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For the first time since it was completed in 1922, Darius Milhaud’s monumental operatic trilogy, L’Orestie d’Eschyle (Oresteia of Aeschylus), has been recorded and will be released by the Naxos label on September 9.
The epic work is the second production to emerge from the GRAMMY®-winning collaboration of the University of Michigan’s School of Music, Theatre & Dance and the University Musical Society.
Performances on the CD are delivered by:
The performance is conducted by Kenneth Kiesler, U-M’s Director of University Orchestras and Music Director of the University Symphony Orchestra; the choirs were directed by Jerry Blackstone, U-M’s Director of University Choirs and Music Director of the UMS Choral Union, and Eugene Rogers, Associate Director of Choirs and conductor of the University Choir. The recording engineer was Jason Corey, associate professor and chair of SMTD’s Department of Performing Arts Technology.
The recording is the result of the first North American performance of the entire work and is believed to be the first anywhere in the world since 1963. The University Musical Society (UMS), one of the country’s leading presenters, located on the University of Michigan campus, produced the mammoth work for the live concert and recording in April 2013 in celebration of the 100th anniversary of Hill Auditorium, the renowned U-M concert hall. The last time UMS and SMTD collaborated on a recording was in 2004 with William Bolcom’s Songs of Innocence and of Experience that went on to win four GRAMMY® Awards in 2006 (Best Choral Performance, Best Classical Contemporary Composition, Best Classical Album and Producer of the Year).
Based on the plays by Aeschylus—one of the few trilogies from Greek drama to survive from antiquity—The Oresteian Trilogy is a quintessentially modern piece based on an ancient text. It relates the bloody chain of murder and revenge within the royal family of Argos through three movements: L’Agamemnon, Les Choéphores and Les Euménides.
Part of the great French musical tradition, Darius Milhaud was an important avant-garde figure in early 20th-century Paris. The Oresteia of Aeschylus trilogy arose from his lifelong interest in Greek mythology and drama, inspired by the expressive, syncopated rhythms of Paul Claudel’s poetic translation of the texts from Greek to French. In addition to innovative rhythmic elements, the trilogy exhibits complex harmonic techniques, particularly polytonality, which Milhaud believed gave him more varied ways of expressing sweetness in addition to violence.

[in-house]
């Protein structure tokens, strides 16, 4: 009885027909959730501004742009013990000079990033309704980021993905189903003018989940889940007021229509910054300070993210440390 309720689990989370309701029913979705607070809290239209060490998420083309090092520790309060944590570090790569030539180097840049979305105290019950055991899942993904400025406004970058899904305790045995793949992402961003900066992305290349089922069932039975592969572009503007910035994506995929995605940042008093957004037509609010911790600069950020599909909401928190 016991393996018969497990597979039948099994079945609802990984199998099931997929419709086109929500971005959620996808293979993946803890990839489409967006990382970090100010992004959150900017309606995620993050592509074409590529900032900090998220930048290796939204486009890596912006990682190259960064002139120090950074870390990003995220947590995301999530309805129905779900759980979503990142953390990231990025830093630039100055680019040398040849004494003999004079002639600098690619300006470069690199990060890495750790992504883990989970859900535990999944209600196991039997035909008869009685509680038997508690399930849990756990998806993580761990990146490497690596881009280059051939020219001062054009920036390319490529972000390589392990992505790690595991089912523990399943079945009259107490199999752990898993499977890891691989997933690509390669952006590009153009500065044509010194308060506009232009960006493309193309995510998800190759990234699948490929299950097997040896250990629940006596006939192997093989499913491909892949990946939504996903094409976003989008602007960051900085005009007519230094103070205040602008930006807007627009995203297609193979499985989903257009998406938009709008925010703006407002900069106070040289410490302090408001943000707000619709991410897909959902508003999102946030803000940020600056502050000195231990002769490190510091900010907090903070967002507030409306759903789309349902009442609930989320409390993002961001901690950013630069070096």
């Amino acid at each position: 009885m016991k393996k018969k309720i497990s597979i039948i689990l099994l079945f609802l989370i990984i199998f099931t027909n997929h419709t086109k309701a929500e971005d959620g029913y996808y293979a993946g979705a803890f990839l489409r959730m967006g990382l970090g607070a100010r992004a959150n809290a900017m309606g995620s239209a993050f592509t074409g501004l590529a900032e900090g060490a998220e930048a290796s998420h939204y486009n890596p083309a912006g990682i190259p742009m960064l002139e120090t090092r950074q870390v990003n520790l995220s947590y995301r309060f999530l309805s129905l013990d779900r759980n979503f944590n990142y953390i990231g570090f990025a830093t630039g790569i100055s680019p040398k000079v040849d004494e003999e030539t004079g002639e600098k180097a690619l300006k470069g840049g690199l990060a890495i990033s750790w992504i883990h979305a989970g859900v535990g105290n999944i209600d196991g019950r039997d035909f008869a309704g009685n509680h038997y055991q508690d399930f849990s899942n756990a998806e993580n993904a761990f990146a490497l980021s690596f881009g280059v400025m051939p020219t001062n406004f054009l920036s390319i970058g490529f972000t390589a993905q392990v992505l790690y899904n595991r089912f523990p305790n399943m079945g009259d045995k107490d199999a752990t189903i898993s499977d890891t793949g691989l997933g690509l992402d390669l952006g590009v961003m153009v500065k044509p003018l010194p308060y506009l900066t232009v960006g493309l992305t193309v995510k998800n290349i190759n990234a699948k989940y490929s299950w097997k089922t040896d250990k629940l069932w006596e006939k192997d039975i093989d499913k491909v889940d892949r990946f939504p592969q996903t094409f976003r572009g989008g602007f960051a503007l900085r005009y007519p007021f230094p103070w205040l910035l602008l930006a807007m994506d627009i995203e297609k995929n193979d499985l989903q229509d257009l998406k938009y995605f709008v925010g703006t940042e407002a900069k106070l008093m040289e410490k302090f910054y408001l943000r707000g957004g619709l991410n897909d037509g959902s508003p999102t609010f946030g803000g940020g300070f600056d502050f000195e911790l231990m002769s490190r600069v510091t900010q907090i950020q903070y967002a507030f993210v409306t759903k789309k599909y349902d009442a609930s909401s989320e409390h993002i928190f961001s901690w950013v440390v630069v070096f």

William Bolcom, U-M professor emeritus of composition, was instrumental in bringing the work to U-M. He was a student of Milhaud’s in the 1950s and remained a close friend until the composer’s death in 1974. When Bolcom was introduced to the Trilogy, he knew he was encountering something remarkable: “It absolutely knocked me over,” said Bolcom. “It has a certain kind of savagery, which is straight out of the Aeschylus.” Bolcom vowed to himself that he would someday arrange for a performance of the work. With the success of the performances and CD of his Songs of Innocence and of Experience, he was emboldened to have the work performed by the student musicians of U-M’s School of Music, Theatre & Dance, whose orchestras, choirs and bands are renowned for their excellence.
“The Trilogy is a piece of music-theatre so sonically brilliant and innovative, so striking and dramatic, that it reaches out and makes a visceral, palpable impact,” said conductor Kenneth Kiesler.
Musicologist and Milhaud scholar Frank Langlois noted the project gave Milhaud “free rein to his rhythmic experiments as well as to his lyrical and dramatic temperament.” Incorporating whips and hammers into the orchestration, long percussive sections featuring nearly 20 different instruments, and a chorus that’s required to groan, whistle and shriek, The Oresteian Trilogy offered an exciting challenge for the student performers. “It’s very theatrical, very colorful music,” said Jerry Blackstone. “ It does not keep you at arms length; it draws you in.”
By Jeff Bleiler